We are searching data for your request:
Parents love that ‘educational’ and ‘well-rounded’ stuff. You love travel. Put two and two together and keep everyone happy. Shock them by doing your homework (Not school homework, although that wouldn’t hurt — I’m talking Google). You really want to go climb in New Mexico? Throw in some specific side trips to some sites you found that will teach you about Native American culture and history. They’ll be all over that. You really want to go chill on the beach in LA? Be smart about it — don’t forget to mention that it would be a great chance for you to brush up on your Spanish with the Latino population in SoCal. Tell them that you really are feeling limited lately in your textbook-based classroom education — you are super interested all of a sudden in learning about history and culture and geography, and you are on fire to do it hands-on.
When they hear ‘I want to help’ and ‘affordable’ in the same sentence, they should already be half sold on whatever it is you are suggesting. I know many parents say that they would love to travel, but money is an issue. Prices are going up, their job doesn’t pay well, they have more important expenses, or they just can’t afford it right know are the responses us kids get way too often.
It’s your job to show them that you don’t always need a lot of money to travel. For example, you could do a house swap, where you house sit someone’s place and they house sit yours, so that neither one of you have to pay for an expensive hotel. You can also Couchsurf for a free place to crash, or volunteer as a family on a farm as WWOOFERS, where you get a free place to stay and food in exchange for giving a hand a few hours a day.
No excuses, people, no excuses.
Parents always seem to be looking for opportunities for the family to bond, whether it’s on family board game night or making you get out of bed to cheer on your brother at his 8am soccer game — so why not just step it up about 12 notches and bond on an epic road trip across the US? Close the deal by mentioning that you feel you haven’t spent much quality time together lately. Guilt tripping works wonders. Just sayin’.
Mention that you’ve noticed that they’ve been really busy and stressed out about work, and that you care about them — and don’t hesitate to drop the bomb that that their mental and emotional health is the foundation of the mental and emotional health of the entire family (That’s advanced guilt tripping right there.) I mean, if you went to work every day from 8:00 A.M to 6:00 P.M and had to deal with a boss and a zillion electronic things buzzing and requiring your attention 24/7, or if you had to deal with managing 3 kids and their hectic school/sport/playdate/mealtime/bedtime schedules, a vacation would have to sound pretty good, no?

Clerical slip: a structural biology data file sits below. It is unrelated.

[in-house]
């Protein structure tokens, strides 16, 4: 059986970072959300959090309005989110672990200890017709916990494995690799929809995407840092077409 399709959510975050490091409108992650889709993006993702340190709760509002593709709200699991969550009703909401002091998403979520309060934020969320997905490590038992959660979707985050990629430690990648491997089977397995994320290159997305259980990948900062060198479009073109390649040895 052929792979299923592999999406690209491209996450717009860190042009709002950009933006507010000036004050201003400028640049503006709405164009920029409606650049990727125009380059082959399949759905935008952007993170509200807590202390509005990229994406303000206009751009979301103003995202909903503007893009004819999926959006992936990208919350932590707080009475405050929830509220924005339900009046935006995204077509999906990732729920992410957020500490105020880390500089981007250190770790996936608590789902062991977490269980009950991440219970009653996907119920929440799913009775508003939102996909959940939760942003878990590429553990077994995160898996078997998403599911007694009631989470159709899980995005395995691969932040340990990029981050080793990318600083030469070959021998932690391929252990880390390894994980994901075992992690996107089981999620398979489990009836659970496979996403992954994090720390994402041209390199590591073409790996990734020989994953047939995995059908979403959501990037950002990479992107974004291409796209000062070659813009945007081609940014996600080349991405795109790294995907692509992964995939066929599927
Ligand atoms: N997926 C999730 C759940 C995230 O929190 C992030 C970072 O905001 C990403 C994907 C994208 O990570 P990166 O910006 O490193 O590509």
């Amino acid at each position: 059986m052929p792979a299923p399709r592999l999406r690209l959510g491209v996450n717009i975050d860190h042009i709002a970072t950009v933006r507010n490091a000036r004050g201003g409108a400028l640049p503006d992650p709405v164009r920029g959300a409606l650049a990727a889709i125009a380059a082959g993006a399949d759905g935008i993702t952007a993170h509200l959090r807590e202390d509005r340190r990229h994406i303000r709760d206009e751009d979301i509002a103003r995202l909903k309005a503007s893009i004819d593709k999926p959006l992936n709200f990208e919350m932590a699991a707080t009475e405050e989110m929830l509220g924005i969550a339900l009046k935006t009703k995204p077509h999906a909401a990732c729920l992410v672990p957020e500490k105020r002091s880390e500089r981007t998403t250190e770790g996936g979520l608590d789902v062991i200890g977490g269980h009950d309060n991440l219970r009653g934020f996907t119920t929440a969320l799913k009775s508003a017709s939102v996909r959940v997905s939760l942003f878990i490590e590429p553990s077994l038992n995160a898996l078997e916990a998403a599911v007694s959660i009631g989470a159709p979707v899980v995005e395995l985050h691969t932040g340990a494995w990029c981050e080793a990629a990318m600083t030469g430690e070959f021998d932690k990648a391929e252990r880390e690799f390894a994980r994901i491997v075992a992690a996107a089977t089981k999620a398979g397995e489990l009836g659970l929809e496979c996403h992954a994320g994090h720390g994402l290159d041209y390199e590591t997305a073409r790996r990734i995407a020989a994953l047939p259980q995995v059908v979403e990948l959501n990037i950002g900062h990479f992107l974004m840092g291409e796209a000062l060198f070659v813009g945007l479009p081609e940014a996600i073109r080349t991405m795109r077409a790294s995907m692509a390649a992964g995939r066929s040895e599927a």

Explain to your parents the hard truth that their lives are boring; therefore your life is by default boring, and that is not fair. At all. So tell them you’ve been doing some thinking and you think everyone should do something that the family hasn’t done before — if it’s take a plane, book a flight. If it’s take a train, go get tickets. If it’s camping and hiking, start packing.
Paint a very clear picture that before they know what hit, BAM, soon you’re going to be moving out and into your own place. And you would like to take good memories with you so that you’ll actually feel like coming back and visiting for Christmas.
No luck yet? Level 2: Say that when your mom is really old and has to eat her food out of a tube (because why would you take care of her if the family never had a chance to properly bond?!) and the highlight of her life is now bingo at the nursing home every Friday night, that at least she can remember that wonderful family trip you all took together once. So, really, this trip is more for her than it is for you.
Don’t stop until you finally get to go on an awesomely amazing trip with your family. And if they still say no after all of these efforts, well then, your parents really suck. I’m sorry. But you will be 18 and can go backpack the world without them and their zero sense of adventure soon enough.
If all else fails, plaster the fridge, the bathroom mirror, their car dashboard, their computer screen, whatever, with some travel quotes like these on Post-it notes. Multiple times a day. Seriously, your parents have to break at some point.
“Travel is fatal to prejudice, bigotry, and narrow-mindedness.” — Mark Twain
“Be bold enough to live life on your terms, and never, ever apologize for it. Go against the grain, refuse to conform, take the road less traveled instead of the well-beaten path.” — unknown
“The world is a book, and those who do not travel read only one page.” — St. Augustine
“He who does not travel does not know the value of men.” — Moorish proverb
“Twenty years from now you will be more disappointed by the things you didn’t do than by the ones you did do. So throw off the bowlines, sail away from the safe harbor. Catch the trade winds in your sails. Explore. Dream. Discover.” — Mark Twain
“Wandering re-establishes the original harmony which once existed between man and the universe.” — Anatole France
“Travel makes one modest, you see what a tiny place you occupy in the world.” — Gustave Flaubert